Positions and Practice PHO710 Topic 4: READING PHOTOGRAPHS :A tale of two Afghani girls....

Updated: Sep 4

The first of the two photographs, Afghan Girl, is a portrait of Sharbat Gula, also known as Sharbat Bibi, shot in 1984 by photojournalist Steve McCurry. It appeared on the cover of National Geographic magazine in June 1985. [1]

Gula was 12 years old and a devout Muslim when the photograph was taken in Nasir Bagh, a refugee camp in Pakistan where she and her family had fled the bombardment of their town during the Soviet occupation of Afghanistan. The photograph was taken without her consent. McCurry noticed Gula's piercing green eyes in a classroom of young girls and decided that he wanted to take her portrait. Gula was removed to separate room, where her headdress was rearranged to show her face. Gula later revealed that she was angry at having her devout Muslim faith and beliefs ignored and suppressed in order for this uninvited foreigner to take her photograph.

In the photograph, Gula is looking at the camera with anger and distrust and is looking uncomfortable at being photographed by McCurry.

It later transpired that McCurry never even knew Gula’s name, until much later -17 years later. Gula’s fortunes suffered several highs and lows after the photograph was published; she was prosecuted as an illegal alien in Pakistan; she was married to a baker and returned to Afghanistan; some time after his death she was gifted a lavish house in Kabul by the Afghan government, only to have to leave it when the Taliban returned in 2021. Fearing persecution as an Afghani who had become famous despite having no desire to do so, Gula secured asylum in Italy in 2021/2 for her and her children.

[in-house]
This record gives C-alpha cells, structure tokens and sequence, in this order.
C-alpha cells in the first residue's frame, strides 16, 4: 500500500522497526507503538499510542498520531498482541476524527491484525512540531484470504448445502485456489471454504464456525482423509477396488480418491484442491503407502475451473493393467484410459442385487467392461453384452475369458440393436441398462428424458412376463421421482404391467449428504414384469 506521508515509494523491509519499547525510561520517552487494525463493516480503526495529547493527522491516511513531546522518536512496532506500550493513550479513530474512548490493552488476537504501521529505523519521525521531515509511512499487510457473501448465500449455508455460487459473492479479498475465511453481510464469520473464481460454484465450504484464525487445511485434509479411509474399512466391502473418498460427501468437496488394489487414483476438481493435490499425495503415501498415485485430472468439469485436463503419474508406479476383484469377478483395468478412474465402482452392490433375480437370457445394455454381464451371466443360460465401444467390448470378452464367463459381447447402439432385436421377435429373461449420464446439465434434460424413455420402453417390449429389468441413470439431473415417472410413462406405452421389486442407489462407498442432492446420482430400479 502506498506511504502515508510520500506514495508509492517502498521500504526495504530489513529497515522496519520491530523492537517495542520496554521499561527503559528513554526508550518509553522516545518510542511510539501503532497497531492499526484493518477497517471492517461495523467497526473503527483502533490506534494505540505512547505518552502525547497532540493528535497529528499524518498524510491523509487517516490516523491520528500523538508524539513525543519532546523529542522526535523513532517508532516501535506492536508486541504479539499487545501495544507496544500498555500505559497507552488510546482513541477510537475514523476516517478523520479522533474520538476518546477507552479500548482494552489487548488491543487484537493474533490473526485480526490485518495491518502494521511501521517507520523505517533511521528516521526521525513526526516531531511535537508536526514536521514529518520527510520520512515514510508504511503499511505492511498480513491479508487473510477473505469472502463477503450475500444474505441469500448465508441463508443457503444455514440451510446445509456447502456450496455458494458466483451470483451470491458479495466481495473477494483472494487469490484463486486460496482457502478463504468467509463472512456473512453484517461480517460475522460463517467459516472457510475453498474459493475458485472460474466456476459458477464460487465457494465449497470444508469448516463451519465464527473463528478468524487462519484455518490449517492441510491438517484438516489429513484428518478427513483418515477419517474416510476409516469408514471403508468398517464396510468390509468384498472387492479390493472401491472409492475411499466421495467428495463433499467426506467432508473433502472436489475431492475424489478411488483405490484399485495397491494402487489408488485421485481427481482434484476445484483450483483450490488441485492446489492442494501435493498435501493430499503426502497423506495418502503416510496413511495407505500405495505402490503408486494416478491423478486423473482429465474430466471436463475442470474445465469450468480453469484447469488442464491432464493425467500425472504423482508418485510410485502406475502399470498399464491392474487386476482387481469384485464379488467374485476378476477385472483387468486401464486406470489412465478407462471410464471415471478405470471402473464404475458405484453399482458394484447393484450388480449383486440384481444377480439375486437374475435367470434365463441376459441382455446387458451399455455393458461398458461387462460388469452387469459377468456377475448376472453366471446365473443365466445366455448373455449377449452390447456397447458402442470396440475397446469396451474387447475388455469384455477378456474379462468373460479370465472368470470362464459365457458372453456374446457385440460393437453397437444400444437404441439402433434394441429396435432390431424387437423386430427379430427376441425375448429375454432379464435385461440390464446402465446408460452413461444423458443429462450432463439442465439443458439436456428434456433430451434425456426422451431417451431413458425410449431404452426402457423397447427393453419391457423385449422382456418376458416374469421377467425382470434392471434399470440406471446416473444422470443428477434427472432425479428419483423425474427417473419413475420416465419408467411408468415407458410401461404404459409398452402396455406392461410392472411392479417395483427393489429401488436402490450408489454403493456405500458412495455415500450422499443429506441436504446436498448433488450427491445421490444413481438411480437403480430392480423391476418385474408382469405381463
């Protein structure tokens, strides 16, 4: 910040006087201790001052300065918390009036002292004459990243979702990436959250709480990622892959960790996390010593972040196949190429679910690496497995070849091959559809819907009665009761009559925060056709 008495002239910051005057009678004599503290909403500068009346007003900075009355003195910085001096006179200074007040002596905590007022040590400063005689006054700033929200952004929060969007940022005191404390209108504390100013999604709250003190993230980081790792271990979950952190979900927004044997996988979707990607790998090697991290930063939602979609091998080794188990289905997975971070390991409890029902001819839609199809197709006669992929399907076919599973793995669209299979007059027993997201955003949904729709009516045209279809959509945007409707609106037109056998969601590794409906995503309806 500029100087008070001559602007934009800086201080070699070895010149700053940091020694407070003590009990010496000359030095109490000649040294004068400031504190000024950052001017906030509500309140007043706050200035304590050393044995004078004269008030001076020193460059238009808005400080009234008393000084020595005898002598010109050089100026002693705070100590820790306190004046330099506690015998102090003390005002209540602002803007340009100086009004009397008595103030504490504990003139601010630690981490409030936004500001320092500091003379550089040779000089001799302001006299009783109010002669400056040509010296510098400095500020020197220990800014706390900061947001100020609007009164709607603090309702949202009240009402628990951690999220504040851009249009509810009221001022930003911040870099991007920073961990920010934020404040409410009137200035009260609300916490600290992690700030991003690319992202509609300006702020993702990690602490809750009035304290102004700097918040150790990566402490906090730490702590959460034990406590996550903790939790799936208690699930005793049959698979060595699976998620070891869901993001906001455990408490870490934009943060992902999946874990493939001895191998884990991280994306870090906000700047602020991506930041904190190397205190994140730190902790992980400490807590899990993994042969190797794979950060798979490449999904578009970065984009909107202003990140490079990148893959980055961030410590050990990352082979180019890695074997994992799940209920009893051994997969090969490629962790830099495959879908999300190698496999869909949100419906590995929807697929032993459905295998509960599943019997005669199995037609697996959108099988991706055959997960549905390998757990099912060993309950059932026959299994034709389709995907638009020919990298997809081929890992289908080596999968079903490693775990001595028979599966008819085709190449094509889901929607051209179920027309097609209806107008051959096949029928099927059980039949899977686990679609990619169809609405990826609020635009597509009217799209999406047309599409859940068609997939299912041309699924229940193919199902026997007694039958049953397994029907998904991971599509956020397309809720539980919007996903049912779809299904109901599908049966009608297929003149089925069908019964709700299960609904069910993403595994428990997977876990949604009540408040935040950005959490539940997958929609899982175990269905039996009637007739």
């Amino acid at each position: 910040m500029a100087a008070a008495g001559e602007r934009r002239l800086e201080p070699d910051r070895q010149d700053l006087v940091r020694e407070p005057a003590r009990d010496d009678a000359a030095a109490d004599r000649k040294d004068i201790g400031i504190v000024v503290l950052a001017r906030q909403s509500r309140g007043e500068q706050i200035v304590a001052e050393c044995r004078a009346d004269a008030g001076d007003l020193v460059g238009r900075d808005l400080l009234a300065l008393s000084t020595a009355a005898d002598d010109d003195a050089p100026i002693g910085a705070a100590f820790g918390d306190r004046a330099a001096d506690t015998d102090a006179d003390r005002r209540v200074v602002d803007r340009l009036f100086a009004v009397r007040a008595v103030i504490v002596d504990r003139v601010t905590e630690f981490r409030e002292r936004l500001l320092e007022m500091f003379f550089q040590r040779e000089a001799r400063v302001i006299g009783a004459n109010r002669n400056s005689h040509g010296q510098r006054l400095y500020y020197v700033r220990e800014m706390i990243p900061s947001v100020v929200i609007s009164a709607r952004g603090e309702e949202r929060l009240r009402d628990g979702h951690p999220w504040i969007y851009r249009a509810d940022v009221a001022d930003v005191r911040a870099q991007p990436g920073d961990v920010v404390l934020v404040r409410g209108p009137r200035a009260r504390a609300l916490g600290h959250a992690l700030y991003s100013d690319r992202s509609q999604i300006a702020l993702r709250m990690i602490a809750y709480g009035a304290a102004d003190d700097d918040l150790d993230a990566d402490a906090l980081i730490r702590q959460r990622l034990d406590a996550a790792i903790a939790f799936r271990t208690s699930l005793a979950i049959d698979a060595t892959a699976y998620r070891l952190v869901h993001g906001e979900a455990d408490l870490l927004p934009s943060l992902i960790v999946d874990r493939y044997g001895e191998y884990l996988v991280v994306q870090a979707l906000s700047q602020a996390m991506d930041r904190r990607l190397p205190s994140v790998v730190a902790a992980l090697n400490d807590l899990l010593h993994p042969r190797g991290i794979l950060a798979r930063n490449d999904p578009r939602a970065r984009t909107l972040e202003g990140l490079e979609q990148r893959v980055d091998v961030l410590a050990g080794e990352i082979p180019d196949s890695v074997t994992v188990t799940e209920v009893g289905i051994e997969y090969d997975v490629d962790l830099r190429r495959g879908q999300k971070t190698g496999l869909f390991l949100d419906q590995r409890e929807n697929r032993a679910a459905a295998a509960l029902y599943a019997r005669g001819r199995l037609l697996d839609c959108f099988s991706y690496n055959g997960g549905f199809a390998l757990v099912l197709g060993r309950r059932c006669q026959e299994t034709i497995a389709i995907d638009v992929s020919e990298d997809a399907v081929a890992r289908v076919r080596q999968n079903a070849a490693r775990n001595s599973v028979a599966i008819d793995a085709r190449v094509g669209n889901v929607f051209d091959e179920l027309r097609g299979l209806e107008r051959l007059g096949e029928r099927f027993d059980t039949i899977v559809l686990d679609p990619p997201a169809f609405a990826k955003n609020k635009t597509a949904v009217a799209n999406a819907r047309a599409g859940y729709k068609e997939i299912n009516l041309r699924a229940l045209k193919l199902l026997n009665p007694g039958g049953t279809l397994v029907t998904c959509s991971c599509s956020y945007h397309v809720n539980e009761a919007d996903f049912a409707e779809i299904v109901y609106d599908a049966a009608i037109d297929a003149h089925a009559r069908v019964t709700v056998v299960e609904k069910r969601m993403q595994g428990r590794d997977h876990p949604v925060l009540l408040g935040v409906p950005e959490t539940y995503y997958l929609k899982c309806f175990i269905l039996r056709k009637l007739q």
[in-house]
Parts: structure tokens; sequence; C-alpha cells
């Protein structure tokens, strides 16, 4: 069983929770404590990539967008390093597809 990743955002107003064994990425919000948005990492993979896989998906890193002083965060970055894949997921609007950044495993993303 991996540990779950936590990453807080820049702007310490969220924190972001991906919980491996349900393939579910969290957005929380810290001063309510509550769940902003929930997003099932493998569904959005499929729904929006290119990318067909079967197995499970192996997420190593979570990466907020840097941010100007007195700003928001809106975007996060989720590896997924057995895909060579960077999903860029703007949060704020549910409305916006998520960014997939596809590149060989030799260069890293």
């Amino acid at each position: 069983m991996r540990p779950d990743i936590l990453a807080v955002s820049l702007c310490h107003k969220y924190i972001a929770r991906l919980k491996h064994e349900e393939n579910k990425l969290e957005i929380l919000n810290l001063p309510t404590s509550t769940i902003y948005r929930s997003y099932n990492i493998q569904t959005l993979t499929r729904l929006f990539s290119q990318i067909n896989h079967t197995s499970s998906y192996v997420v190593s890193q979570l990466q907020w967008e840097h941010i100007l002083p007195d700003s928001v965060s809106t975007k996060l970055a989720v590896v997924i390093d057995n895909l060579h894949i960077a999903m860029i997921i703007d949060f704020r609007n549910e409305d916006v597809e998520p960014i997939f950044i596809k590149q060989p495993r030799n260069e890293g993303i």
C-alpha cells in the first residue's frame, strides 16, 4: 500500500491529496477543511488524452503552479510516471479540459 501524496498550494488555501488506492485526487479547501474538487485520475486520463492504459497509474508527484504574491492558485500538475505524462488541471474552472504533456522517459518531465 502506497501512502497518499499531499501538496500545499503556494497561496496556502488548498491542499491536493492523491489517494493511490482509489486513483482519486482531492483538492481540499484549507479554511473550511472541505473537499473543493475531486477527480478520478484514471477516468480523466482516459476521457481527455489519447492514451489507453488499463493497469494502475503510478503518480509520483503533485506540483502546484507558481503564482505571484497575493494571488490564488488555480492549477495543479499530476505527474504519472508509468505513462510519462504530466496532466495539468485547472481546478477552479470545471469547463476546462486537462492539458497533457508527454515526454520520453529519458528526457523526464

McCurry and a crew from National Geographic returned to Afghanistan in 2002, to find Gula, which they succeeded in doing, tracking her down to her hometown. For the first time, Gula was asked how she felt about having the photograph taken, and she confirmed that she was angry, as a young girl of Pashtun culture and a devout Muslim, she should not have been in the company of a man from without her direct family and should not have revealed her face, made eye contact or been photographed. She fled the room to avoid having further photographs taken, later explaining that she was also “nervous and very sad”.

The subject of the second photograph, Bibi Aisha has a different, but no less harrowing, story than Sharbat Gula.

In the photograph, we see the mutilated face of a young Afghan girl. She looks scared and distrustful. Promised to a Talib fighter by her father at the age of 12, to discharge an obligation, Bibi was married at 14. She was abused and maltreated by her husband’s family, to the point where she escaped from the outhouse she shared with the family’s livestock. Her neighbours however turned her in and she was imprisoned. Her father retrieved her and returned her to her husband, but he extracted a promise from them that she would be better treated, before allowing her to be taken back. Instead of honouring the promise, the

husband and his father and brothers took her into a clearing in the mountains, held Bibi down and cut off her nose and her ears, leaving her mutilated and alone to die in the mountains.

Somehow she managed to make her way to her grandfather’s house, where she was hidden, eventually being taken by her father into American Military care and then into private care. She had many operations and procedures to reconstruct her nose between 2012 and 2014, and was adopted by an Afghani-American family with whom she lives in Maryland, where she aspires to become a Police Officer.

[1] The Photographs (National Geographic Collectors). Publisher, National Geographic Society; Illustrated edition (1 Oct. 2008). Language, English. Hardcover, 336 pages. ISBN-10, 9781426202919. [2] TIME Magazine Cover: What Happens if We Leave Afghanistan - Aug. 9, 2010 - Afghanistan - Taliban - Women

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